Besides packing the tracks together closer, physicists are working on pushing the superparamagnetic limit with technologes like Heat Assisted Magnetic Recording (HAMR) and Microwave Assisted Magnetic Recording (MAMR), and Energy Assisted Magnetic Recording (EAMR). All three operate in essentially a similar way, but get there slightly differently. The idea is that you want the grain to be stable enough that it won’t flip on its own or due to temperature variations or influence from nearby bits, but you also want it to be strong enough to be easy to read, and easy to write (called coercivity). As the grains get smaller and smaller and more densely packed, this becomes more and more difficult. The XAMRs solve the problem by making the grains stronger despite their close packing, using a different material with higher resistance to change, and then boosting the power of the write to accomplish the more difficult energy requirements necessary to flip a bit. In the case of HAMR, it’s with a laser that briefly heats a grain up by a few hundred degrees, writes it, then lets it cool rapidly. MAMR uses microwaves instead of lasers for heat. And EAMR uses electric current to boost the energy on the write head.
Another area of improvement is in the motion of the head. The thinner the track, the more accurate the position of the head must be. This is being accomplished with piezoelectric flexing, so that the heads rotate slightly and can be more aligned with the track.
Doing Us a Solid (State)
Solid state drives are increasing in storage size as well, and without the opportunities for mechanical failure, their simplicity means increased speed and lifetime. Advances in density have come in two forms; levels and layers.
NAND flash is organized into cells, where each cell stores a voltage level which represents a bit. While it’s actually a transistor, you can think of each cell as a capacitor, very good at holding a charge for a long time. Originally data was stored with a single bit per cell, which was very fast and reliable. Then they realized that voltage levels in the cell can be considered analog, and with an analog to digital conversion they could store multiple bits in a single cell by changing the voltage level. We’re now at Quad Level Cell (QLC) technology, which means that a single cell can have 16 different voltage levels that are decoded to 4 bits. This increased the possible drive size significantly, but came at a huge cost as well.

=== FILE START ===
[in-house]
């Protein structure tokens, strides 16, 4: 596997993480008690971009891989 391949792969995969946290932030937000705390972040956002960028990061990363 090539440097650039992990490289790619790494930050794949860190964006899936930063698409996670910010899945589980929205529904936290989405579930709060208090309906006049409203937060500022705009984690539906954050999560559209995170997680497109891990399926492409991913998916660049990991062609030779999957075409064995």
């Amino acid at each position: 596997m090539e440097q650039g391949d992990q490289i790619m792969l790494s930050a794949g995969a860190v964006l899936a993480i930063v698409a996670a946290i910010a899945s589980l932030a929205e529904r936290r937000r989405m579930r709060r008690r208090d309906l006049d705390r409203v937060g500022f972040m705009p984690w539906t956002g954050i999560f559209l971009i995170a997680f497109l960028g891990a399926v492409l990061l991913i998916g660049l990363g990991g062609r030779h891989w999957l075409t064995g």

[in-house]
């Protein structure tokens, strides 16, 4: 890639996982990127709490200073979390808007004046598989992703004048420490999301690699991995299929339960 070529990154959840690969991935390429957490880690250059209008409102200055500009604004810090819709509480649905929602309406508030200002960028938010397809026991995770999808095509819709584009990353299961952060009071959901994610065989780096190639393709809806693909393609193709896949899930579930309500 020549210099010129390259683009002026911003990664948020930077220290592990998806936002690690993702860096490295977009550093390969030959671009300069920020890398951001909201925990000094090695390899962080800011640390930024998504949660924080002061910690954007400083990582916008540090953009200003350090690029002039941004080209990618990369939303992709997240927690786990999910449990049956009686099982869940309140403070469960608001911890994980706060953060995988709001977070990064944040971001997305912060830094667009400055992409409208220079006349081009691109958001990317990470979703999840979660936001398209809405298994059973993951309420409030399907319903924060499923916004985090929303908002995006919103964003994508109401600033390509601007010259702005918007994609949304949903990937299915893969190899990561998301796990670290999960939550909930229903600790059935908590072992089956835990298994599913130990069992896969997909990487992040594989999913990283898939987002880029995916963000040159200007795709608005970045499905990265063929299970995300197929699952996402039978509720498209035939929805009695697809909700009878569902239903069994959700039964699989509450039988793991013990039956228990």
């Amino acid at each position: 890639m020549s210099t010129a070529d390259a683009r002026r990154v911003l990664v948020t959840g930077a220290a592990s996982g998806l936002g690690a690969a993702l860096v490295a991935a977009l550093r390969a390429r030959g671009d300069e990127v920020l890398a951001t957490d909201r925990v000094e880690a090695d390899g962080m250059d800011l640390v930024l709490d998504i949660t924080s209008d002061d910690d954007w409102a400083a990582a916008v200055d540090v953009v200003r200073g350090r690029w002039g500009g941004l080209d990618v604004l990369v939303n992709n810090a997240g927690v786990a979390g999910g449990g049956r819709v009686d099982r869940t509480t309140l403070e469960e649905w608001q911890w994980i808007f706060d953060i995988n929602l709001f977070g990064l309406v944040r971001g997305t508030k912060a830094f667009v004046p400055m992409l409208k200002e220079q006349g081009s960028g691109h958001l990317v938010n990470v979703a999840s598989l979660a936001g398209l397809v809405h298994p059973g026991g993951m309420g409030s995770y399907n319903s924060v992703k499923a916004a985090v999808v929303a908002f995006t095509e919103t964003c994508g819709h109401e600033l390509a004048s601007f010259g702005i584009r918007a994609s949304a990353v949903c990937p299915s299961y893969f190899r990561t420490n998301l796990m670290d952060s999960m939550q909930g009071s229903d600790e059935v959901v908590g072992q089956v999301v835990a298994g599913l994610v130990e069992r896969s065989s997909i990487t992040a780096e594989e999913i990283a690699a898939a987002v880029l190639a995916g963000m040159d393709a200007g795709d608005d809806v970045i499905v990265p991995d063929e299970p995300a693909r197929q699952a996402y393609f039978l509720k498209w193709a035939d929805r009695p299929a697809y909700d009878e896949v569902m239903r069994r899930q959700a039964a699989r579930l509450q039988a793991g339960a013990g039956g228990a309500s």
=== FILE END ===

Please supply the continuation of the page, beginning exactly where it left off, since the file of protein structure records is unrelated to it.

The tiny changes in voltage means less reliability, especially as cells eventually wear out over time and are less capable of maintaining their voltage level, and the need to do ADC conversion slows things down. Compounding the problem, each cell is being written more frequently, too (because they hold more data), which means they degrade faster. Finally, NAND flash cells don’t last forever without power, and without regular refreshing the cell voltages can slowly drop, leading to bit rot. QLC is best suited as a low-cost drive that replaces HDDs in read-heavy applications, but may not be ideal as an unpowered backup or a write-heavy drive.
We typically think of chips as mostly flat things, but 3D NAND is another way that storage density has been increasing. All of the addressing mechanisms are the same, and the memory cell concept is the same, except a whole bunch of memory cells are stacked on top of each other, with some drives at 128 layers already. Now instead of a single address returning a single bit, that single address returns 128 bits as the entire stack is read out. 3D NAND can be accomplished either with single long strings, or multiple strings stacked on top of each other and separated by an insulating layer. The easiest way to picture this is to imagine a multi-story hotel, and each address refers not just to the room on the first floor, but to every room directly above it. In other words, X01 gives you 101, 201, 301, 401… up to the top of the building. Some drives are combining the two technologies, using levels and layers, to get even higher density.
Why choose when you could have both, and when the computer can optimize for you? Hybrid drives combine both platters and chips. This gives large storage as well as speed. The drive then gets to do analysis on which files are used most frequently and how, and choose where to store the data for the most efficiency. For laptops that only have enough room for one drive, this makes sense, but when you have the space for both you’ll get better performance and price by having one of each.
What’s right for ME?
The hard drive requirements for Windows ME are 480-645 MB free space, and it does not specify the type of hard drive. For newer operating systems performance is generally better with solid state drives, but for data storage PMR drives win. We’re seeing larger and larger storage sizes, aided by advances in physics, but at the cost of more and more delicate mechanics, as well as slower access speeds. I’m holding out for holographic crystal circuits you see in sci-fi all the time with the clear acrylic cards. Realistically, though, it seems the best idea is to evaluate your actual data needs and buy the appropriate hardware, instead of just looking at the number of bytes and buying the biggest you can afford, or assuming that SSD>HDD>Tape for every need.